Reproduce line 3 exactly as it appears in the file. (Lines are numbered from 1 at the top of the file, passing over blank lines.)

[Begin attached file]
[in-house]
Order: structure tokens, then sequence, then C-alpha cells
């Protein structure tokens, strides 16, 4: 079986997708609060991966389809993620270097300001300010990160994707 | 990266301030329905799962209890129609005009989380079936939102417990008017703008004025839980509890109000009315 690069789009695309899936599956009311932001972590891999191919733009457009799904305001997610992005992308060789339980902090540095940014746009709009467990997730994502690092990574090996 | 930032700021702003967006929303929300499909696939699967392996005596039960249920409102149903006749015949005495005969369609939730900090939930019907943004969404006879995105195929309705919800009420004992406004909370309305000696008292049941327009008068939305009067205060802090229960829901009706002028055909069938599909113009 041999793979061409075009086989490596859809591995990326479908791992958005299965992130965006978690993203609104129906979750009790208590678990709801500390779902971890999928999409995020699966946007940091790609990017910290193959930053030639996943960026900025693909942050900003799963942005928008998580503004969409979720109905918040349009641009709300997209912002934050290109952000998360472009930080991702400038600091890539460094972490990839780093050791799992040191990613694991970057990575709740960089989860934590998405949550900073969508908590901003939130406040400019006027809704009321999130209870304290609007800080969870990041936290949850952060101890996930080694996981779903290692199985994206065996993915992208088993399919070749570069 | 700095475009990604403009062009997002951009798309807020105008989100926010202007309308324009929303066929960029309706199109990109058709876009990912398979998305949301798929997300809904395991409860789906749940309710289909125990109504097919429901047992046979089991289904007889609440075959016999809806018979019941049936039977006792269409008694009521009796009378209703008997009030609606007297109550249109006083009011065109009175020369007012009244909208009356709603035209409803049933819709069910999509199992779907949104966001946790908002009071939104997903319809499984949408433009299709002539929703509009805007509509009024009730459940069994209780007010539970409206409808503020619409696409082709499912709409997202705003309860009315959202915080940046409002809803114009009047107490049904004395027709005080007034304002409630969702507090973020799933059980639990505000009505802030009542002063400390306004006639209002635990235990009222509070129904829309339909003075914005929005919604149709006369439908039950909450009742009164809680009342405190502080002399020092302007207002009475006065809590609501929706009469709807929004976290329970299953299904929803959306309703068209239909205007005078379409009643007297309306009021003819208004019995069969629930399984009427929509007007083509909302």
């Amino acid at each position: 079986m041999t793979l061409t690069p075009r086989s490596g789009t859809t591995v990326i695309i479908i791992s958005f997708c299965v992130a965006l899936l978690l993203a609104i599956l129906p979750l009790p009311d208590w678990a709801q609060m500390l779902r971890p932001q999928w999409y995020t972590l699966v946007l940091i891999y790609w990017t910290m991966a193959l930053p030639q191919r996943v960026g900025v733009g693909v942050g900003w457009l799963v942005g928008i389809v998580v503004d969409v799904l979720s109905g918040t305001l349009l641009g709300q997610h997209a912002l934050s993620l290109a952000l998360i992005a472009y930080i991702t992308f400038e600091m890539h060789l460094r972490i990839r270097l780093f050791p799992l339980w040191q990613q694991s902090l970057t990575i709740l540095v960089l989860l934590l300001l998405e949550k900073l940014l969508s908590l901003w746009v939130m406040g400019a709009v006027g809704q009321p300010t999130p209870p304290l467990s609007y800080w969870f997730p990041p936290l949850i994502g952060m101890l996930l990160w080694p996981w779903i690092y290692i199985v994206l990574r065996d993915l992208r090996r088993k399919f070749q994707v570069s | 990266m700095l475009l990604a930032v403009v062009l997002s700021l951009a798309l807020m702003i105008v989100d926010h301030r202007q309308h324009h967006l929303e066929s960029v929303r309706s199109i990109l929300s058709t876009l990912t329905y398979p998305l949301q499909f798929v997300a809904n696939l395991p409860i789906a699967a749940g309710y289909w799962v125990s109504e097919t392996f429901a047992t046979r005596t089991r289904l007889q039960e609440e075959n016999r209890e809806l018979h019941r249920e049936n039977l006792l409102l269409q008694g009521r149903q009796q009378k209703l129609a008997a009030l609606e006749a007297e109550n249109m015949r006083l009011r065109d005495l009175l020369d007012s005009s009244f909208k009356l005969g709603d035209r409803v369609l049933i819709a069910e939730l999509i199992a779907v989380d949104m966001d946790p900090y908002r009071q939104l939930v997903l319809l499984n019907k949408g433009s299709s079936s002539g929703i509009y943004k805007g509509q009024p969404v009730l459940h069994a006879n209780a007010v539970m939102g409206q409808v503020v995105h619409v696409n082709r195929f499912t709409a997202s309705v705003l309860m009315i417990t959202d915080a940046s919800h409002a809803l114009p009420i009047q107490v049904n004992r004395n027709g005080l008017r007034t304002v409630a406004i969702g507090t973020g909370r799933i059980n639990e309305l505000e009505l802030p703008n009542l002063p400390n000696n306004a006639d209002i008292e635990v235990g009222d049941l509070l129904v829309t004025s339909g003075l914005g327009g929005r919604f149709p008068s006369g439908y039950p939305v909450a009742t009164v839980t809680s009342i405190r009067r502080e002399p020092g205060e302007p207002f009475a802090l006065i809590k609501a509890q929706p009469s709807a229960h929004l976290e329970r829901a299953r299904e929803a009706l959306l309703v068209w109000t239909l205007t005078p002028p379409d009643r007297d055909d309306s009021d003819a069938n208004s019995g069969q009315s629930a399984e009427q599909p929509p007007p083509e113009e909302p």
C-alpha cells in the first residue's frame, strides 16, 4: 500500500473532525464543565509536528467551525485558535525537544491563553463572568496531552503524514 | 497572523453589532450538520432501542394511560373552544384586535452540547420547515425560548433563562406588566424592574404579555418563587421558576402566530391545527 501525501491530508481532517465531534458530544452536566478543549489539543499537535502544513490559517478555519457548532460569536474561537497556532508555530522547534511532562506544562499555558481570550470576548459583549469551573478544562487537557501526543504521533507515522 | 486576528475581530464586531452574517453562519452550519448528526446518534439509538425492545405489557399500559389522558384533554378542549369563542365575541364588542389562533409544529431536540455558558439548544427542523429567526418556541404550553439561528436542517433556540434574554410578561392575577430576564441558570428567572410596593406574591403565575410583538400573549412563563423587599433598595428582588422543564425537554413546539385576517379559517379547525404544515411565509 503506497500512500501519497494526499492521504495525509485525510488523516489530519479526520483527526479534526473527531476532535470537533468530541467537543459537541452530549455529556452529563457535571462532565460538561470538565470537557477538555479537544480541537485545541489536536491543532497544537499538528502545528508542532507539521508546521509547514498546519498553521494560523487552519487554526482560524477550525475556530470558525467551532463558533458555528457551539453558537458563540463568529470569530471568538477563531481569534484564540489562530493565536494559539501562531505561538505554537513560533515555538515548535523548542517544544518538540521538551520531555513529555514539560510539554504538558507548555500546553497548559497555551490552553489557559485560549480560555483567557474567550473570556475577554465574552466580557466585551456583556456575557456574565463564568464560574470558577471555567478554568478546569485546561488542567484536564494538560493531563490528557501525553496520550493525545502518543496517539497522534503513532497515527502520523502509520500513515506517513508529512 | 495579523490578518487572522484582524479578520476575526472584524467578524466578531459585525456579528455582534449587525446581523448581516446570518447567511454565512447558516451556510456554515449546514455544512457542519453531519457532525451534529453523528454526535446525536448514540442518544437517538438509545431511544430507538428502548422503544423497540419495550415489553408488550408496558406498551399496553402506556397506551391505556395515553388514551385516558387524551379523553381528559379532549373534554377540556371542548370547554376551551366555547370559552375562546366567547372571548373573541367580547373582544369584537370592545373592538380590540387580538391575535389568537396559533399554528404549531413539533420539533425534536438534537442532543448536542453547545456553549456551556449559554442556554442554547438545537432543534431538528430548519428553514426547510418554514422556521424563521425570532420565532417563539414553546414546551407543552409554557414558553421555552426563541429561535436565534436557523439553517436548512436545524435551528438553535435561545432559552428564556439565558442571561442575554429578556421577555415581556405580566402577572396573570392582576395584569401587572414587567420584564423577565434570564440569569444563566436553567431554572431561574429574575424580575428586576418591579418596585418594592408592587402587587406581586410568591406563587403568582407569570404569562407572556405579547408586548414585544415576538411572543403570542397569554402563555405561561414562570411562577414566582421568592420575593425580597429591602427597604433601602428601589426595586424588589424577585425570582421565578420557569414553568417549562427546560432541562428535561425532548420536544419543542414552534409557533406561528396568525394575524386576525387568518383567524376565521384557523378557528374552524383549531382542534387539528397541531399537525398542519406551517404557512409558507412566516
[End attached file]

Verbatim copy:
């Protein structure tokens, strides 16, 4: 079986997708609060991966389809993620270097300001300010990160994707 | 990266301030329905799962209890129609005009989380079936939102417990008017703008004025839980509890109000009315 690069789009695309899936599956009311932001972590891999191919733009457009799904305001997610992005992308060789339980902090540095940014746009709009467990997730994502690092990574090996 | 930032700021702003967006929303929300499909696939699967392996005596039960249920409102149903006749015949005495005969369609939730900090939930019907943004969404006879995105195929309705919800009420004992406004909370309305000696008292049941327009008068939305009067205060802090229960829901009706002028055909069938599909113009 041999793979061409075009086989490596859809591995990326479908791992958005299965992130965006978690993203609104129906979750009790208590678990709801500390779902971890999928999409995020699966946007940091790609990017910290193959930053030639996943960026900025693909942050900003799963942005928008998580503004969409979720109905918040349009641009709300997209912002934050290109952000998360472009930080991702400038600091890539460094972490990839780093050791799992040191990613694991970057990575709740960089989860934590998405949550900073969508908590901003939130406040400019006027809704009321999130209870304290609007800080969870990041936290949850952060101890996930080694996981779903290692199985994206065996993915992208088993399919070749570069 | 700095475009990604403009062009997002951009798309807020105008989100926010202007309308324009929303066929960029309706199109990109058709876009990912398979998305949301798929997300809904395991409860789906749940309710289909125990109504097919429901047992046979089991289904007889609440075959016999809806018979019941049936039977006792269409008694009521009796009378209703008997009030609606007297109550249109006083009011065109009175020369007012009244909208009356709603035209409803049933819709069910999509199992779907949104966001946790908002009071939104997903319809499984949408433009299709002539929703509009805007509509009024009730459940069994209780007010539970409206409808503020619409696409082709499912709409997202705003309860009315959202915080940046409002809803114009009047107490049904004395027709005080007034304002409630969702507090973020799933059980639990505000009505802030009542002063400390306004006639209002635990235990009222509070129904829309339909003075914005929005919604149709006369439908039950909450009742009164809680009342405190502080002399020092302007207002009475006065809590609501929706009469709807929004976290329970299953299904929803959306309703068209239909205007005078379409009643007297309306009021003819208004019995069969629930399984009427929509007007083509909302």